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The Implications of Pokémon Go

The explosive success on Pokémon Go ushers in an age of augmented reality that will change us.

Pikachu in the real world
Well, hi there! (NIANTIC/ANNA L MARTIN)

Augmented reality (AR) apps have been around for as long as there have been cameras in phones. The first one for the iPhone was Metro Paris Subway, released in 2009. A reviewer at the time said “…Don't bother…Because it's just not that exciting." Every important new technology needs a killer app to show people why they can't live without it, and on July 6, 2016, AR finally got one: Pokémon Go.


No app — or arguably any amusement of any kind — has ever launched with such explosive virality. 21 million people downloaded it in just three weeks and many of them have joyously surrendered their lives to the game. Thanks to some tinkering by its developer Niantic, though — or maybe because every fever breaks eventually — Pokémania looks like it's already peaked. Nonetheless, it's safe to assume that AR is here to stay, and it comes with some interesting considerations.

The simplest, most obvious thing you can say about AR is that it forces sedentary users to get up and out into the real world for some much-needed exercise. And when they do, the odds of social interaction increase, especially with people playing the same AR game.

Second, some experts believe that playing AR games stands to rekindle the imaginations of children in ways that passive on-device play can't.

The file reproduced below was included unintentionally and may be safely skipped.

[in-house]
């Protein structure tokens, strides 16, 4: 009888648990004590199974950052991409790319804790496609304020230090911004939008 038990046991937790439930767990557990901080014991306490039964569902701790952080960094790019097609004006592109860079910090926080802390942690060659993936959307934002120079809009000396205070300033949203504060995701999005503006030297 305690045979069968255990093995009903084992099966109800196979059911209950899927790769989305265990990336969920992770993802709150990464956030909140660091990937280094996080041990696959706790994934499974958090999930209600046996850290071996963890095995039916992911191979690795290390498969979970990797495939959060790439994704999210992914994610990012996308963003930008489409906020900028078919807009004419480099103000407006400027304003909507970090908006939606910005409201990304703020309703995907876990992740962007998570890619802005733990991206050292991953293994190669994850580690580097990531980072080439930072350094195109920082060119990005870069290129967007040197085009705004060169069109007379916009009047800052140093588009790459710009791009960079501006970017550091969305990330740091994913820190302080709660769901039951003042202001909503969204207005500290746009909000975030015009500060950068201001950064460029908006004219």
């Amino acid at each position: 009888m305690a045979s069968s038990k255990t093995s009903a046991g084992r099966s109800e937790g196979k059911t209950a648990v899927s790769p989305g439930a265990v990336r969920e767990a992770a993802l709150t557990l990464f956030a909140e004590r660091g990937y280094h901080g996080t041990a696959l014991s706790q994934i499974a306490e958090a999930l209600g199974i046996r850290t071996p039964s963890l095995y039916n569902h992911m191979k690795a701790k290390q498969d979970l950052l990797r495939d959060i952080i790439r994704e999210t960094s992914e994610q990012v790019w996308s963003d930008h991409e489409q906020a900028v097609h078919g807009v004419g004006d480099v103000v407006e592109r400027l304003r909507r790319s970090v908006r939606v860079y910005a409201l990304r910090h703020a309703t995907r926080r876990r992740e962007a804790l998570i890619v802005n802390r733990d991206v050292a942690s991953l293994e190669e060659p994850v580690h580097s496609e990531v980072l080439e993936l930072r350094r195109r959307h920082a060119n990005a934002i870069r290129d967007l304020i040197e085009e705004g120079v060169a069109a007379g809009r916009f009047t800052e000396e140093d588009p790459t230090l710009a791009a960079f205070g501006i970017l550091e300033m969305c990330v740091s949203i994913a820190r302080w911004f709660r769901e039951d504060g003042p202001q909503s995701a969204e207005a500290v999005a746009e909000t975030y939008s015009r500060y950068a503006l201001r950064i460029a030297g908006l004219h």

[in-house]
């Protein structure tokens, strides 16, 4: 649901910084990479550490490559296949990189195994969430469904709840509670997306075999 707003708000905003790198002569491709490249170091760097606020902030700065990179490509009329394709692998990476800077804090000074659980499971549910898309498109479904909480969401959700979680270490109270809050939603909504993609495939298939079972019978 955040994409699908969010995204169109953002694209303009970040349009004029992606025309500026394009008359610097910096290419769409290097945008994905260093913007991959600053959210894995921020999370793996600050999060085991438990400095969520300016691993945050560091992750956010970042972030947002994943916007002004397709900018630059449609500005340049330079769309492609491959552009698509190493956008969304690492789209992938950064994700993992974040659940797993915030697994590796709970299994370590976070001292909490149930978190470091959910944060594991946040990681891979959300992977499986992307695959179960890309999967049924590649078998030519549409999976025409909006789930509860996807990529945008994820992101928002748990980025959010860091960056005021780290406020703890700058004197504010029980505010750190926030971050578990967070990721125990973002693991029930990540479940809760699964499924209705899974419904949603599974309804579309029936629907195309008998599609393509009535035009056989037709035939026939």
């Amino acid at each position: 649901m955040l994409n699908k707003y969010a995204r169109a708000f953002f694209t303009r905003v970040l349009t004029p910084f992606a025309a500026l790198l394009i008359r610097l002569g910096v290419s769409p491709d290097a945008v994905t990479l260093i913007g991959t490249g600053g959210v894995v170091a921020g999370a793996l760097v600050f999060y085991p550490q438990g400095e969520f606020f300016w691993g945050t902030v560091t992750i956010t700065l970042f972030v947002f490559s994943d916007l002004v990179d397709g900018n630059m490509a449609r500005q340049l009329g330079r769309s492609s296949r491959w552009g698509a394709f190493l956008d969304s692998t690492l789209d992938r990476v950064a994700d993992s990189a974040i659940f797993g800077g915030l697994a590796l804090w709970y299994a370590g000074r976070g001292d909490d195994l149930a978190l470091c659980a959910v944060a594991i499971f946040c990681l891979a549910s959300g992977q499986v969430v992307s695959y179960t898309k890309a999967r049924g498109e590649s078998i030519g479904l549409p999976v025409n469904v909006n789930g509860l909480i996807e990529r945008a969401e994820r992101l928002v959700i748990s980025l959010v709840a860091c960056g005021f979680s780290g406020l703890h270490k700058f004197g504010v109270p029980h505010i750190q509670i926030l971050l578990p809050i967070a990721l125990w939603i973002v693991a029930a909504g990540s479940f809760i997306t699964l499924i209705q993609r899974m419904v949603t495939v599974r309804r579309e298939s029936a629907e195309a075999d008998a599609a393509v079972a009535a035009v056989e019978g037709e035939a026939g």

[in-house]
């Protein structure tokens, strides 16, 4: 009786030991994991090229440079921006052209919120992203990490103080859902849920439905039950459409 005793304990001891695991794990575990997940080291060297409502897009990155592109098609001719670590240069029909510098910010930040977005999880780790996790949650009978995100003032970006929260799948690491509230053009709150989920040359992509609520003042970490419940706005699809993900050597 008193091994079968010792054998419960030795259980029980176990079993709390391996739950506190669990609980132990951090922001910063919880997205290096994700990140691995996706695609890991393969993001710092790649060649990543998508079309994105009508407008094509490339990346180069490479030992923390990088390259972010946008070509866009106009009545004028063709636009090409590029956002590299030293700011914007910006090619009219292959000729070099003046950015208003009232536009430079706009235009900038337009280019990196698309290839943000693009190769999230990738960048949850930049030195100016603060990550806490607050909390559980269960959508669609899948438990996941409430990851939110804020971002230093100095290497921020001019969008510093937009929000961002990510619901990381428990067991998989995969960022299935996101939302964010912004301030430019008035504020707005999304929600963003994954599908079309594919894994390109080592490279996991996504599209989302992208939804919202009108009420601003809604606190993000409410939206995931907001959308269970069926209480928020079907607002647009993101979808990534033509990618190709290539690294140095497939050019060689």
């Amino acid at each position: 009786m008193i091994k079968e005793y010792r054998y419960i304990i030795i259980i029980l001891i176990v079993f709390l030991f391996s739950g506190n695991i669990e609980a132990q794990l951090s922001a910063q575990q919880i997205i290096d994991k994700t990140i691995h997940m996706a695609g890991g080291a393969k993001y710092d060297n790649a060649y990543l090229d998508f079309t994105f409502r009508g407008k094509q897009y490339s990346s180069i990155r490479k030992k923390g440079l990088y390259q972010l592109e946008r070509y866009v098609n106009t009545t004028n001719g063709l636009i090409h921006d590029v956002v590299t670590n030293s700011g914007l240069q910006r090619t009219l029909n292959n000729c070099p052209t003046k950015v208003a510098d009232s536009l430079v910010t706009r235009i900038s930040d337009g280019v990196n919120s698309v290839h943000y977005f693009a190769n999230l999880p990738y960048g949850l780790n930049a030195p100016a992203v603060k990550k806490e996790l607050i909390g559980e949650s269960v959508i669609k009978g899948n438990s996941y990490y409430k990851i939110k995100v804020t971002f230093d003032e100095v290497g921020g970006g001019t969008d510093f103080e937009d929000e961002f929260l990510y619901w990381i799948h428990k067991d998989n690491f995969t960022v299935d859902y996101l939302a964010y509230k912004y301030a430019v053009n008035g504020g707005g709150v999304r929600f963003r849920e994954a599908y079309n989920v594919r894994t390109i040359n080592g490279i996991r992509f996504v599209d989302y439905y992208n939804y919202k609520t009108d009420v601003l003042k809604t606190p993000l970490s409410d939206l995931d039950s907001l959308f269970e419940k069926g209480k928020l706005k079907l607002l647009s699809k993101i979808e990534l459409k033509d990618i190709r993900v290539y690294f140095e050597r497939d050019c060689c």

The Atlantic spoke with media producer Devon Lyon, who thinks that reintroducing children to unexpected AR elements merged with reality will spur their own creativity, a critical stage in their development. He sees AR as a return to the pre-device glory days when kids would be out playing with sticks as swords, dreaming up their own fantastical narratives and worlds.

En garde! (DONNIE RAY JONES)

But each child's “sword" back then probably looked different than his friends' — it's likely no two would look exactly alike. It may be that imagination is such a personal thing that presenting a child with a pre-designed AR sword is filling in a blank the child no longer needs to fill him/herself.

Education professor Diane Levin, who founded Teachers Resisting Unhealthy Childrens Entertainment (TRUCE) told The Atlantic, “What play is all about is coming across interesting problems to solve that are unique to you, that grow out of your interactions, experiences, and knowledge."

Finally, and maybe most importantly, it seems obvious that having been drawn into the AR world by games, we'll eventually get used to the convenience of seeing tools, heads-up displays, and objects in front of us. How long will it take to become dependent on them being there? Plain old reality may no longer be enough for us, and we won't want to live there.

And…there's the perp. (WINGED1DER)

Does this silly game signal that we've arrived at the corner around which is a life that's as virtual as it is real? When Google launched their Google Glass AR eyewear in 2013, the world greeted them with a big “huh?" Pokémon Go makes it more obvious than ever that the company was just too early. It took Pikachu to show us the way.

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